The people here have been wonderful. Many of the people who were here when I first started have moved on to other things (Hockey Chicken is the only remaining staff member from that era) but they were all just wonderful while they were here. As I leave, I feel confident that the site is in capable hands. Jeff is a fantastic creative director who isn’t afraid to dive headfirst into new things. Casper has a great creative sense and his contributions to the games have been and will be invaluable. Liz is a consummate producer and has whipped us all into shape far better than I could have hoped. Merrill is Merrill, take him or leave him. (I’m kidding, he’s a great creative mind who’s done a lot for show support on the site.) Vanessa seems to have boundless energy. Brandon is just inherently a funny person, I think. Terry is a fantastic animator. Win is exactly what the site needed in a head technical person and in general just a really cool guy. Drew is a great developer who brings with him an amazing sense of fannish enthusiasm. I’ve worked with Dave C. the longest now, and he’s always blown me away with his great design sense and outspoken approach to sitebuilding. Jordan has a unique appreciation for the weird and the strange and manages to design things that are both while still making everything useable (at times, he also sports a huge mountain-man beard which you can’t help but have respect for.) Dave B. has been a great editor and is always fair game for a nice, random nonsensical conversation. I’ve hardly had a chance to get to know Justin or Ken, but they both struck me as both skilled and invaluable. And of course, Mike L., who I have actually found in many ways to be inspiring. I used to think he was this terrifying, rampaging madman (and he still sort of is) but once I got a chance to work with him I quickly realized that he was a brilliant anti-executive. I learned a lot about pushing boundaries from him and I can honestly say I enjoyed the last year of working under him immensely.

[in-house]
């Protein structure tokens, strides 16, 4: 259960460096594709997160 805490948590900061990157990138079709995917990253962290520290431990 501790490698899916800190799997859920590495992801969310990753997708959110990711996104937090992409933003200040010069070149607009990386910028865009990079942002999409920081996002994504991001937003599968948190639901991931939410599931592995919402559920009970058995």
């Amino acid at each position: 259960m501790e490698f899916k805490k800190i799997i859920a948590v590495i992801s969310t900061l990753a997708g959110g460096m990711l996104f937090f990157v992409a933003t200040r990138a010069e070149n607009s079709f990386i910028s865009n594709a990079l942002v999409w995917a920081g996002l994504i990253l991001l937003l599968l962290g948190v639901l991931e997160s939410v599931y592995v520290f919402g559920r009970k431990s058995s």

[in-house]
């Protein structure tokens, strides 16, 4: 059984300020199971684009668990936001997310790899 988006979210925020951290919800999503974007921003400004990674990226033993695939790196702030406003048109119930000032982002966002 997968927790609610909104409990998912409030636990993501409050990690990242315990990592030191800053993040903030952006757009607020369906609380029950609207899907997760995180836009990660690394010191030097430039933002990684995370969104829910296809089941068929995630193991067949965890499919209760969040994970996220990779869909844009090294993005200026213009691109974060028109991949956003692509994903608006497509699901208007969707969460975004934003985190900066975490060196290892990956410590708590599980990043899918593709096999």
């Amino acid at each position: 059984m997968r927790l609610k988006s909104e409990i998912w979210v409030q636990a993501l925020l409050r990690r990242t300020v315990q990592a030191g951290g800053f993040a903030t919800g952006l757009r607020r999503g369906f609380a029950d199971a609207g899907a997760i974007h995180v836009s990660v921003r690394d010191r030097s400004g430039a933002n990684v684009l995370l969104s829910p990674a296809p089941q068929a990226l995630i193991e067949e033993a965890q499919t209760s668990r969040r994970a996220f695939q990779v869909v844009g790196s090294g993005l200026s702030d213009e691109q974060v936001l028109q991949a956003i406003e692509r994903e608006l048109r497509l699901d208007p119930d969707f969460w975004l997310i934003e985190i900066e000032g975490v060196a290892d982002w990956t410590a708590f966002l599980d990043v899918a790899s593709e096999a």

Kongregate's really cool. It’s a kind of “YouTube for games” where anyone can upload a Flash game and wrap it in community functionality like chat, high scores, badges and gamer points while taking in a share of the ad revenue. I’m very excited to be directing their premium/sponsored game effort. I think Kongregate has the right idea by creating a community-driven and community-centric site that will hopefully be a showcase for the best in Flash games on the net.